University of Calgary

Employees feted and quoted



Dr. Patrick Hettiaratchi of the Schulich School of Engineering has won an Alberta Emerald Foundation award for research and innovation for his biocell sustainable landfill project. The foundation celebrates excellence and provides support and encouragement to those working in areas that help preserve and enhance the environment. The Calgary biocell project is a global first in environmental engineering that helps eliminate methane emissions into the air (landfills account for 30 percent of Canada’s human-activity related emissions of methane); captures usable energy (more than anticipated); treats more garbage in less space (about three times more); and leaves behind reusable solid urban terrain that can be used for high rises, not just zoos and parks.

Dr. Stephen Randall, director of the Institute for United States Policy Research at the University of Calgary, has been selected to receive a Canada-U.S. Fulbright award as a visiting chair in North American studies at American University in Washington, D.C. In becoming a Fulbright Scholar, he joins a prestigious group of almost 280,000 individuals in more than 155 countries who have participated in the Fulbright program since its inception in 1946.

Physics professor Dr. Robert Thompson has been awarded the Canadian Association of Physicists’ 2007 Medal for Excellence in Teaching award for outstanding classroom teaching, laboratory and curriculum development, production of educational materials and student interaction. The award will be presented on June 19.

Dr. George Jergeas of the Schulich School of Engineering has won a 2007 Distinguished Contribution by an Individual for Project Management award from the Southern Alberta Chapter of the Project Management Institute.

In recognition of 30 years of service to the Canadian Climatological Network, the University of Calgary’s weather field station at Barrier Lake, Alberta, has been presented with an Award of Merit certificate and Morley K. Thomas plaque by Environment Canada. Named after renowned climatologist Morley Keith Thomas, the award recognizes the important work of volunteer climate observers.

University of Calgary Continuing Education has won a national marketing award from the Canadian Association of University Continuing Education, picking up top honours for best overall marketing campaign for the year-long advertising campaign themed “Whatever you’re into.” Team members who created the award-winning campaign include: Morgan Mallett, graphic designer; Ryan Lawrence, web designer; Angie Hart, editor/communications coordinator; Donna Chambers, administrative assistant; and Lorna Prediger, marketing and communications manager.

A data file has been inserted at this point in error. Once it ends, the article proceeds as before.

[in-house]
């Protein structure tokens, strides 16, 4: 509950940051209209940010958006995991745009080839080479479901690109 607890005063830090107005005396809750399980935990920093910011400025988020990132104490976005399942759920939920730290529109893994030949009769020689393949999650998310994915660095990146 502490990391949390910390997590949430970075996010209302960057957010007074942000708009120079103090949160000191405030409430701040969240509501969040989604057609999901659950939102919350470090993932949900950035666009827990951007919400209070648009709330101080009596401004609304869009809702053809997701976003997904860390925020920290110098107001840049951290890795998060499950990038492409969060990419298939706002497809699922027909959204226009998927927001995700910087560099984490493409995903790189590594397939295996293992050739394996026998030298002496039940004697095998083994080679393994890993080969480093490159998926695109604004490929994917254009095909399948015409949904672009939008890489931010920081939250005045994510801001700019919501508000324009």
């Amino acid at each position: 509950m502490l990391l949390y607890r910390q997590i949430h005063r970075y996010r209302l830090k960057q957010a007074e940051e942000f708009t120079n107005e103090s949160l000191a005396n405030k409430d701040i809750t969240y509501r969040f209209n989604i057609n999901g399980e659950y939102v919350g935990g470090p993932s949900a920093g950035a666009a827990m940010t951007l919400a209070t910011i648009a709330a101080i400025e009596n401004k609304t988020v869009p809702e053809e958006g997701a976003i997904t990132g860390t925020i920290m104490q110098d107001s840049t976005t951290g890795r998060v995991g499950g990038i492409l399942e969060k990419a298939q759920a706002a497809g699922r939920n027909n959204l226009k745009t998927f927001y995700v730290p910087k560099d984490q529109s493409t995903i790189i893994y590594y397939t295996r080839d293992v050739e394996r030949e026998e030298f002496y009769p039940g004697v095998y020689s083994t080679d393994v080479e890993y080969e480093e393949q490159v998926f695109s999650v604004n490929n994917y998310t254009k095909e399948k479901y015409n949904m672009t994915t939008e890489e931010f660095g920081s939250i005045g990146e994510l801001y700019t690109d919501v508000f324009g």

Chris Levy, a law professor at the University of Calgary, was quoted in the Calgary Herald, Montreal Gazette, National Post, Saskatoon Star Phoenix, Vancouver Province, Windsor Star, Alaska Highway News and on for his comments on the murder trial of a 13-year-old girl Medicine Hat girl, accused with her 24-year-old boyfriend of killing her parents and younger brother. Normally two people are tried together when they are accused of the same murder, said Levy. “It’s a very unusual set-up. One of the difficulties in the situation is that you could end up with verdicts in the two trials that are arguably inconsistent.” If one assumes the girl’s story is that the man did it and the man’s story is that the girl did it, he says, one judge or jury could believe the girl and the other judge or jury could believe the man.

Alberta is often displayed to other provinces and countries as an environmental disaster but, according to U of C professor Dr. Bob Page, Alberta deserves more credit. Page, who holds the U of C’s new professorship of environmental management and sustainability, says there is lots of “green” action everywhere from Alberta’s oilsands to its wind farms. “I’d argue we don’t get enough credit for what we’re doing,” Page told the Calgary Herald.

Unregulated population sprawl that is allowed in most parts of Canada will lead to disaster in years to come, says Dr. Byron Miller, head of the urban growth program at the University of Calgary. Traffic congestion, air pollution, waste-disposal problems and loss of the country’s best farmland are just some of Miller’s concerns. “Either we can get it right now or we can continue with our current practices, which create very automobile-dependant forms of development,” he said in an article published in the Montreal Gazette, Kingston Whig-Standard, the Kitchener, Cambridge and Waterloo Record and on AFX News and CNEWS.